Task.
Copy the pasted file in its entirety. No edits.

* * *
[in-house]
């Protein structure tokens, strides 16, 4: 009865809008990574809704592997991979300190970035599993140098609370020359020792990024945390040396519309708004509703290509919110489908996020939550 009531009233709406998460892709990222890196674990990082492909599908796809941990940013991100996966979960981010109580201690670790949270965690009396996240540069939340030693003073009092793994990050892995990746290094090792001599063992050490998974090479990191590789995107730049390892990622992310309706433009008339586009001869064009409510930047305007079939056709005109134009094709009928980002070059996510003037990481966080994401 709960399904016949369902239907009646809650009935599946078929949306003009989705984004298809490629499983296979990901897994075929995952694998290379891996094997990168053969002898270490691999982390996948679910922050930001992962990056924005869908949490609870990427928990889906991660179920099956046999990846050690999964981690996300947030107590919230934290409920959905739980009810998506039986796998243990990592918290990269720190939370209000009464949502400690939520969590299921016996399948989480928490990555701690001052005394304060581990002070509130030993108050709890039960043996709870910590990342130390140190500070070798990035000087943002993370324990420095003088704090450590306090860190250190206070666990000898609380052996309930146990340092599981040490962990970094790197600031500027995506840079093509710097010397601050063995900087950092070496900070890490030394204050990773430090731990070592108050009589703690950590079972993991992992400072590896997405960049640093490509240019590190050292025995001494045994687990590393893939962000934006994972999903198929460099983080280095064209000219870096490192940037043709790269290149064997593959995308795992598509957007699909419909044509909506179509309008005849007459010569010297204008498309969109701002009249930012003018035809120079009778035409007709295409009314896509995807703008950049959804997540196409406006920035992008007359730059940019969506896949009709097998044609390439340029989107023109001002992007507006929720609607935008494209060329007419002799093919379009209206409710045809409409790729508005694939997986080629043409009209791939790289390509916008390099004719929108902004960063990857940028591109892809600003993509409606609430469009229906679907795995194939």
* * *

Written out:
[in-house]
């Protein structure tokens, strides 16, 4: 009865809008990574809704592997991979300190970035599993140098609370020359020792990024945390040396519309708004509703290509919110489908996020939550 009531009233709406998460892709990222890196674990990082492909599908796809941990940013991100996966979960981010109580201690670790949270965690009396996240540069939340030693003073009092793994990050892995990746290094090792001599063992050490998974090479990191590789995107730049390892990622992310309706433009008339586009001869064009409510930047305007079939056709005109134009094709009928980002070059996510003037990481966080994401 709960399904016949369902239907009646809650009935599946078929949306003009989705984004298809490629499983296979990901897994075929995952694998290379891996094997990168053969002898270490691999982390996948679910922050930001992962990056924005869908949490609870990427928990889906991660179920099956046999990846050690999964981690996300947030107590919230934290409920959905739980009810998506039986796998243990990592918290990269720190939370209000009464949502400690939520969590299921016996399948989480928490990555701690001052005394304060581990002070509130030993108050709890039960043996709870910590990342130390140190500070070798990035000087943002993370324990420095003088704090450590306090860190250190206070666990000898609380052996309930146990340092599981040490962990970094790197600031500027995506840079093509710097010397601050063995900087950092070496900070890490030394204050990773430090731990070592108050009589703690950590079972993991992992400072590896997405960049640093490509240019590190050292025995001494045994687990590393893939962000934006994972999903198929460099983080280095064209000219870096490192940037043709790269290149064997593959995308795992598509957007699909419909044509909506179509309008005849007459010569010297204008498309969109701002009249930012003018035809120079009778035409007709295409009314896509995807703008950049959804997540196409406006920035992008007359730059940019969506896949009709097998044609390439340029989107023109001002992007507006929720609607935008494209060329007419002799093919379009209206409710045809409409790729508005694939997986080629043409009209791939790289390509916008390099004719929108902004960063990857940028591109892809600003993509409606609430469009229906679907795995194939």